The Revenantis set in 1823 and based on the embellished true story of the legendary trapper Hugh Glass, played by Oscar-nominated Leonardo DiCaprio, who embarks on a military-backed fur-trapping expedition led by Andrew Henry, played by Domhnall Gleeson across the American Midwest. After coming under attack by Arikara Native Americans the remaining hunters, led by Glass, set a new course to reach the safety of their base camp. Along the journey Glass faces many unimaginable struggles brought on by the harsh environment in which the 19th century frontiersmen found themselves, including enduring a savage attack from a bear.  After being left for dead by trapper John Fitzgerald, played by Tom Hardy, and naive Jim Bridger, portrayed by Will Poulter, Glass is driven by family and revenge on a torturous journey through the icy, mountainous terrain of the Midwest in search of retribution.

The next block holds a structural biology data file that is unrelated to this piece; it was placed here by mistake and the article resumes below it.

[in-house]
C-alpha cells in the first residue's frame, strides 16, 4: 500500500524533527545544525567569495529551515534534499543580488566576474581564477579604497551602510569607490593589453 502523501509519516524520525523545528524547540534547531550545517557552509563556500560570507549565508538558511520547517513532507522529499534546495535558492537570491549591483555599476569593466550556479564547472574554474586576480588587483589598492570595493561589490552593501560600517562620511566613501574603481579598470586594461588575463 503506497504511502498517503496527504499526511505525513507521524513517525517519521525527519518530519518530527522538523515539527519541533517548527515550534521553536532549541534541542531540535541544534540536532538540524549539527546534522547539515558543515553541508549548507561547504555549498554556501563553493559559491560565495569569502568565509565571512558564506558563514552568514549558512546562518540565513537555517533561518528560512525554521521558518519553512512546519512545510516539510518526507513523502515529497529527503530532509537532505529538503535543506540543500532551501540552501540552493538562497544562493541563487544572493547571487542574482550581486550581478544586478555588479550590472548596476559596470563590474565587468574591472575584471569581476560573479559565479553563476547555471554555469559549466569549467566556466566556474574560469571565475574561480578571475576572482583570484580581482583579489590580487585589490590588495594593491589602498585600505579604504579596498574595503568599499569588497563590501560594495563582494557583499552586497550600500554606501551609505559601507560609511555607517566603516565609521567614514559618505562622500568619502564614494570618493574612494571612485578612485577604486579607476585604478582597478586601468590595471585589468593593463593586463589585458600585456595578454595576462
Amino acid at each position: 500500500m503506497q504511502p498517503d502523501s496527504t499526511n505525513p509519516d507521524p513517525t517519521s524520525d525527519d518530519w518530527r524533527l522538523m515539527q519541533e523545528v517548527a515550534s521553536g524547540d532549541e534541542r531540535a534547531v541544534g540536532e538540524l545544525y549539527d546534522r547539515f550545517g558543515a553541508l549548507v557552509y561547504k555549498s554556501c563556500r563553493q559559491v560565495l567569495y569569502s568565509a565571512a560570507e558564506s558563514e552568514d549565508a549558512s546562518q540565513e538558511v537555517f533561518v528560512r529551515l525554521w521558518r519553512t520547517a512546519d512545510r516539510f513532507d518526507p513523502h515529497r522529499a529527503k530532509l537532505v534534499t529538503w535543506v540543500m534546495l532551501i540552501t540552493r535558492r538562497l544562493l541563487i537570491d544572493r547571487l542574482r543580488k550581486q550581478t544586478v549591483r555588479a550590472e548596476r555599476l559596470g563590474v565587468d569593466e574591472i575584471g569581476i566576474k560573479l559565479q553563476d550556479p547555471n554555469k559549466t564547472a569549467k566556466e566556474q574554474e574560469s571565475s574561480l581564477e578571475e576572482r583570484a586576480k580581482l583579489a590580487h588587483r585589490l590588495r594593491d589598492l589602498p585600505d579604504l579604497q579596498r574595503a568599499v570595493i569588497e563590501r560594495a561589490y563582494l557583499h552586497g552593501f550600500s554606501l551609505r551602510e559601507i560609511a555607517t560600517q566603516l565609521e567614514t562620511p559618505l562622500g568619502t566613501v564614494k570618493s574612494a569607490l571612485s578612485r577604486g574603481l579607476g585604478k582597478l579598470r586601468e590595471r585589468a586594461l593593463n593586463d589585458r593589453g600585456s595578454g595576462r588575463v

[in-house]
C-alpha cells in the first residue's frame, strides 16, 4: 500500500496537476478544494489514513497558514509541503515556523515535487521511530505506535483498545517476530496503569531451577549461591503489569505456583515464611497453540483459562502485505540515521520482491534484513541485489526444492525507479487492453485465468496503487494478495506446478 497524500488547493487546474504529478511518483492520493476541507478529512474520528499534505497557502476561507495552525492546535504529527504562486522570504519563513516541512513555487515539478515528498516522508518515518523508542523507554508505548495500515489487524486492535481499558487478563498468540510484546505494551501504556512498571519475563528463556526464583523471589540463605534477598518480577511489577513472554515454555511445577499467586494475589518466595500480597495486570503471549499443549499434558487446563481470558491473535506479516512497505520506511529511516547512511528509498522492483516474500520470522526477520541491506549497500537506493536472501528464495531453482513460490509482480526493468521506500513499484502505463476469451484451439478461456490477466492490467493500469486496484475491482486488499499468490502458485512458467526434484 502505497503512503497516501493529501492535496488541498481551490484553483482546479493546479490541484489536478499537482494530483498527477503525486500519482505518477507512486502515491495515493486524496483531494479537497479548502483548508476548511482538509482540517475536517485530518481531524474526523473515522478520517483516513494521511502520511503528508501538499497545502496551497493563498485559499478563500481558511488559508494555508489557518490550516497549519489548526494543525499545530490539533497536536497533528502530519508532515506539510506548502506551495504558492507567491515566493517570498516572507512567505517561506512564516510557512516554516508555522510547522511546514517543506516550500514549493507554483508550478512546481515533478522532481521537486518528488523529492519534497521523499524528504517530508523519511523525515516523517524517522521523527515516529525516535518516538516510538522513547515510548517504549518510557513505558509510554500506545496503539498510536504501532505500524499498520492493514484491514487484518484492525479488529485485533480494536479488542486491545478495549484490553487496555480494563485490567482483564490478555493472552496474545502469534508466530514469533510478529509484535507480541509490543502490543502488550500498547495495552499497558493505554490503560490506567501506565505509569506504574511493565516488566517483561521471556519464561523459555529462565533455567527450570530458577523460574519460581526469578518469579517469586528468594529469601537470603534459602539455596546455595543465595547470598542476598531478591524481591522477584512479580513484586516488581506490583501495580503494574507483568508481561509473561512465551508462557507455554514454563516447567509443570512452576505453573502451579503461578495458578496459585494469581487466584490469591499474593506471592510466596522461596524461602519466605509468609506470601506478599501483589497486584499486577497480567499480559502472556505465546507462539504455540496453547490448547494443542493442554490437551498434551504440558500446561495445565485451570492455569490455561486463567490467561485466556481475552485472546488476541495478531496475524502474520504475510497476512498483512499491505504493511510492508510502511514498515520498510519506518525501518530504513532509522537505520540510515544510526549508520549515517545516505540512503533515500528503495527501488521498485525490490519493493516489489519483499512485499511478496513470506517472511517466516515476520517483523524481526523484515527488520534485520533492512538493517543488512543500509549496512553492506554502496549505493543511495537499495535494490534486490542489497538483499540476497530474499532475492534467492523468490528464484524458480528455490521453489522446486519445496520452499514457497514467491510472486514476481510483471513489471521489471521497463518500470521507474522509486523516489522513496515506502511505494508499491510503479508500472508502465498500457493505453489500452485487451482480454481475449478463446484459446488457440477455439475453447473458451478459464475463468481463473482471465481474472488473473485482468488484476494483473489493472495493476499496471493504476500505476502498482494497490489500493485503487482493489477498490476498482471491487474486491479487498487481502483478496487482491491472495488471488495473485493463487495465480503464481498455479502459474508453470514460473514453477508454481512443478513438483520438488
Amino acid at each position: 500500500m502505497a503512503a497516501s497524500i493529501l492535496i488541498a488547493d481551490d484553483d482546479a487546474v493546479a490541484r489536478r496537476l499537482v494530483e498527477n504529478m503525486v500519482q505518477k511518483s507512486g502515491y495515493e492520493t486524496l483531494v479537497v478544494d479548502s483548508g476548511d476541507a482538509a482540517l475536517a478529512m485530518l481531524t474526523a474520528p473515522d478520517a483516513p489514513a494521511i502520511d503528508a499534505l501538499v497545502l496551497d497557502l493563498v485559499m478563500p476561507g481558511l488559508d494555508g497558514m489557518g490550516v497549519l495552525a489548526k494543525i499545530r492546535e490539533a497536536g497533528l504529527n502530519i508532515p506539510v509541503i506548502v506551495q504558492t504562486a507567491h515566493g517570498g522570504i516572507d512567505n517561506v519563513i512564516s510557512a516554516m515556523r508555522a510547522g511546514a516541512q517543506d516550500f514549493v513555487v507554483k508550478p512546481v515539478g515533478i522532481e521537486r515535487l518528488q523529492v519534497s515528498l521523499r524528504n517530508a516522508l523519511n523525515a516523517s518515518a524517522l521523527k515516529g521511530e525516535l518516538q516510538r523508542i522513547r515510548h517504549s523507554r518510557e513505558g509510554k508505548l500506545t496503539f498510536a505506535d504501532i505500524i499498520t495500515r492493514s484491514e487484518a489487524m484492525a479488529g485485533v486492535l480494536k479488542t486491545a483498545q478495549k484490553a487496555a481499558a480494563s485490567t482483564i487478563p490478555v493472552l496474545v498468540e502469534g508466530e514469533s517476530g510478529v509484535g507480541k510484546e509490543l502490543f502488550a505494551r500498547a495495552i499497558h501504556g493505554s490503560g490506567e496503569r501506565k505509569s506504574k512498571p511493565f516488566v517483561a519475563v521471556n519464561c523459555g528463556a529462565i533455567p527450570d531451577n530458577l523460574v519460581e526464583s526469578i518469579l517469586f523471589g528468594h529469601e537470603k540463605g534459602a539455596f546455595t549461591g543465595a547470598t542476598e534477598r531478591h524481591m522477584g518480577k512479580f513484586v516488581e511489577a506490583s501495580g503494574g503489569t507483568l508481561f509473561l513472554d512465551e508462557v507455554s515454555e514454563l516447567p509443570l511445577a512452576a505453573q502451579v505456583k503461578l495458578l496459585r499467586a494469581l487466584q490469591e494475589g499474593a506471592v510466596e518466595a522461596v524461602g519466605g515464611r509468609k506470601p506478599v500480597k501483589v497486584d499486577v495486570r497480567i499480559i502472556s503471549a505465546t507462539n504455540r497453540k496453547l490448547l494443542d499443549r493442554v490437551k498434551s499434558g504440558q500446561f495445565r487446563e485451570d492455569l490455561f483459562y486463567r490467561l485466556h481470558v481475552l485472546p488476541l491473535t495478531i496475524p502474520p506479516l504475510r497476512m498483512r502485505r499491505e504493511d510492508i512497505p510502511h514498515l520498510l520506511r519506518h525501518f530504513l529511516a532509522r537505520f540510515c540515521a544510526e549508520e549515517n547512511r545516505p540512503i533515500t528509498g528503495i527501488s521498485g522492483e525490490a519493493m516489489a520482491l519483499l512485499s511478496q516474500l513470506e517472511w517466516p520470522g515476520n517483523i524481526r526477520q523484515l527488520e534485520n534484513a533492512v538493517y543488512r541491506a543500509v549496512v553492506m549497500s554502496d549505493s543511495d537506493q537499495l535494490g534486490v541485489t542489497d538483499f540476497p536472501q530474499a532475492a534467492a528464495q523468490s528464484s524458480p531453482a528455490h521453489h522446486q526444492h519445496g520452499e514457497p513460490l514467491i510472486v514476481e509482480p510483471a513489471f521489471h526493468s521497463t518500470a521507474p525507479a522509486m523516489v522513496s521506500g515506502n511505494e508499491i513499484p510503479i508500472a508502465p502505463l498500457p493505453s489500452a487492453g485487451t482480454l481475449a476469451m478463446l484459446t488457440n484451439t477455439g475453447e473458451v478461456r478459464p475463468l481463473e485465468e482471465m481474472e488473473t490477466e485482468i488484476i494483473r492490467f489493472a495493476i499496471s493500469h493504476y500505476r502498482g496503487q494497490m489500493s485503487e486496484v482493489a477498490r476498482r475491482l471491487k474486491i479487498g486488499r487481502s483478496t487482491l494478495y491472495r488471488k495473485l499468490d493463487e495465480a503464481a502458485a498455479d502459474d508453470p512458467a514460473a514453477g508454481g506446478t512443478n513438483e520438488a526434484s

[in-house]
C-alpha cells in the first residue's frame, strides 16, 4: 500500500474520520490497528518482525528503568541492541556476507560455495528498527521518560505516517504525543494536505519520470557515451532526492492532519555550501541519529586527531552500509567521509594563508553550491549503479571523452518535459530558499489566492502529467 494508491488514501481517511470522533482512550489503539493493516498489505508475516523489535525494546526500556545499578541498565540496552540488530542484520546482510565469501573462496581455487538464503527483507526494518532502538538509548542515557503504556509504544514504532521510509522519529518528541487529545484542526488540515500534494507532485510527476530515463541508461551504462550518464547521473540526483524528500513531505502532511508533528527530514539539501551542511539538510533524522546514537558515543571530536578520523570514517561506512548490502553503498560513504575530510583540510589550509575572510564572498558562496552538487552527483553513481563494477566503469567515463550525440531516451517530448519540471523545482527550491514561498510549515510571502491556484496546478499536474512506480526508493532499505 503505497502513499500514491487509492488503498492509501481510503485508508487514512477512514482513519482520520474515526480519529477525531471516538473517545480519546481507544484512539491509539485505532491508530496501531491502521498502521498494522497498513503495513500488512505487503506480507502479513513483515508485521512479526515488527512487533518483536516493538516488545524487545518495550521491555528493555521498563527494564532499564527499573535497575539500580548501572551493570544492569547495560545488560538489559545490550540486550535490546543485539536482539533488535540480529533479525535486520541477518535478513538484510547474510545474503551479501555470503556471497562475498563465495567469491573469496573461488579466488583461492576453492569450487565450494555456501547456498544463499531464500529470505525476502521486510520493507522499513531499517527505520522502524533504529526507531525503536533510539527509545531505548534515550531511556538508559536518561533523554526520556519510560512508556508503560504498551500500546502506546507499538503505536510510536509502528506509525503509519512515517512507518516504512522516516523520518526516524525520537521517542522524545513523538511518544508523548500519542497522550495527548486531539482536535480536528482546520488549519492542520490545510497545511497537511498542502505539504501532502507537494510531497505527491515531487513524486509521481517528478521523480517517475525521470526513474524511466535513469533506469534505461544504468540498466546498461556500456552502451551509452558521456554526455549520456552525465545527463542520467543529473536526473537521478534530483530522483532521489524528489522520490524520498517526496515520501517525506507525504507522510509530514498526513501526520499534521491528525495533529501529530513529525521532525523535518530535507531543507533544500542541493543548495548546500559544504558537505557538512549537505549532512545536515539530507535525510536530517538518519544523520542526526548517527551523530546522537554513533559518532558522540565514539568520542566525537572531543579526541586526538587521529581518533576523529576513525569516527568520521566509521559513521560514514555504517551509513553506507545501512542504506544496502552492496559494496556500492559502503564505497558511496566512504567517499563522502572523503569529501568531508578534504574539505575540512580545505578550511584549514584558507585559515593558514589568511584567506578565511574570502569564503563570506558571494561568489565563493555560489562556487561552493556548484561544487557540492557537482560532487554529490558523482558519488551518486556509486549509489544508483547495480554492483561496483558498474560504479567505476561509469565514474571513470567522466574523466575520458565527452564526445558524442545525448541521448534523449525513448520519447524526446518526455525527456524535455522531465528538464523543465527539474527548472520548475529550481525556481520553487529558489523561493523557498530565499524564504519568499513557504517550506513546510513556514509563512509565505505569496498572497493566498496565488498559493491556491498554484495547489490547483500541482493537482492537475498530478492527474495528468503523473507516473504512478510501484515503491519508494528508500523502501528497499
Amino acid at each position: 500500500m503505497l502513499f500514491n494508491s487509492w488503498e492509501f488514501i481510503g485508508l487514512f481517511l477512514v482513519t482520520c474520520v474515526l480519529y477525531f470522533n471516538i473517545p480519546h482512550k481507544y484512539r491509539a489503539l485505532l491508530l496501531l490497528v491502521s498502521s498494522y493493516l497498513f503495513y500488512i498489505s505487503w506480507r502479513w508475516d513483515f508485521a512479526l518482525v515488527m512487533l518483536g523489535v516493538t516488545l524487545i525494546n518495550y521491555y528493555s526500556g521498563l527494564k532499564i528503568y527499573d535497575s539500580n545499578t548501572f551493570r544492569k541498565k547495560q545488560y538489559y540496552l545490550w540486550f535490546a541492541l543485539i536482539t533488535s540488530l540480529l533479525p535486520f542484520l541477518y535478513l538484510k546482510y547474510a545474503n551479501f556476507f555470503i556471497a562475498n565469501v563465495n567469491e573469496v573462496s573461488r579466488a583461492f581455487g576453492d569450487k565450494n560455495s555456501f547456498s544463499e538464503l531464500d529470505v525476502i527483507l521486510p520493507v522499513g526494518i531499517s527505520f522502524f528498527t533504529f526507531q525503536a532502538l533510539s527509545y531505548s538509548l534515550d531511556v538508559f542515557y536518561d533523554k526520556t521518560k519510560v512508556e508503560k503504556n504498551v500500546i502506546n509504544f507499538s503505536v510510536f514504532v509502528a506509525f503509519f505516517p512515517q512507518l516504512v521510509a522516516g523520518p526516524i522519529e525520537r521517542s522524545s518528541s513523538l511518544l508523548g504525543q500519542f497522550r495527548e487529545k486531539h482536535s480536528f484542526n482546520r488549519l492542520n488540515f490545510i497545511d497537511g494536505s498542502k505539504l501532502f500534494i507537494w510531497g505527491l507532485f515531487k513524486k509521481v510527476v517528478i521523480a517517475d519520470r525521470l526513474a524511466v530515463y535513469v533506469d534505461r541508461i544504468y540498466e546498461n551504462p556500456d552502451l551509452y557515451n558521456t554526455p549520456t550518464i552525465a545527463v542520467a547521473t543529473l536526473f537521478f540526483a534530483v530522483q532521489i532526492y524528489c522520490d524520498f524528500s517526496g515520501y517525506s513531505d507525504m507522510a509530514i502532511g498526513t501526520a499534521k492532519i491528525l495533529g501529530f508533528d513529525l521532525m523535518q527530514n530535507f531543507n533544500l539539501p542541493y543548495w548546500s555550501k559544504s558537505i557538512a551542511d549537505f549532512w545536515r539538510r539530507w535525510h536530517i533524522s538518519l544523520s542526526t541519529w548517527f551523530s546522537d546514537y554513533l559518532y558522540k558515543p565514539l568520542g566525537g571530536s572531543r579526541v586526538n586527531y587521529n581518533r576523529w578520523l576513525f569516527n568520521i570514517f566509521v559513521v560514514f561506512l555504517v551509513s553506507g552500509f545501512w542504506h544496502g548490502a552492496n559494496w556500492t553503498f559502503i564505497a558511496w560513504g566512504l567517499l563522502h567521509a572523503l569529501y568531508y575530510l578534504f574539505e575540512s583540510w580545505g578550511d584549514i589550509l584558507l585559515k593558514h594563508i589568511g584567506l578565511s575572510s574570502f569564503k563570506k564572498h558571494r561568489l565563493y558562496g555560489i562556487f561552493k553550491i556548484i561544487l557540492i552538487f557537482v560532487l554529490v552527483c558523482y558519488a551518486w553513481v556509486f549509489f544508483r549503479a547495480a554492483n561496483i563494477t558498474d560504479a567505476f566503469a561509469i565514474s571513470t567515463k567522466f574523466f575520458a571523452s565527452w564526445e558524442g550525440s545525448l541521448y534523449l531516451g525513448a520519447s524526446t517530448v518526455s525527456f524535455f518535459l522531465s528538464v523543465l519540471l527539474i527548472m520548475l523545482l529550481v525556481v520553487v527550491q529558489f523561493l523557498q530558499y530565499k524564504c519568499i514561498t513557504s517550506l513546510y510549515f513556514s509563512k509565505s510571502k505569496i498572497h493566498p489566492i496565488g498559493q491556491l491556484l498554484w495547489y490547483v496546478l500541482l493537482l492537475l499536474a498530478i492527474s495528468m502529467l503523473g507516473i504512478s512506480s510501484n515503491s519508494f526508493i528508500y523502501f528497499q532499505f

The actor’s performances on a whole are understated and realistic owing to the cast and crew enduring the harsh conditions and rigours filming in Canada, Montana and Argentina. There is some satisfaction in knowing that when the characters look like they are freezing, the actors themselves are actually freezing out in the snow instead of pretending to shiver in front of a green screen. In one instance the warm breadth of the actor speaking actually fogs up the camera bringing the audience into the icy setting with the actors.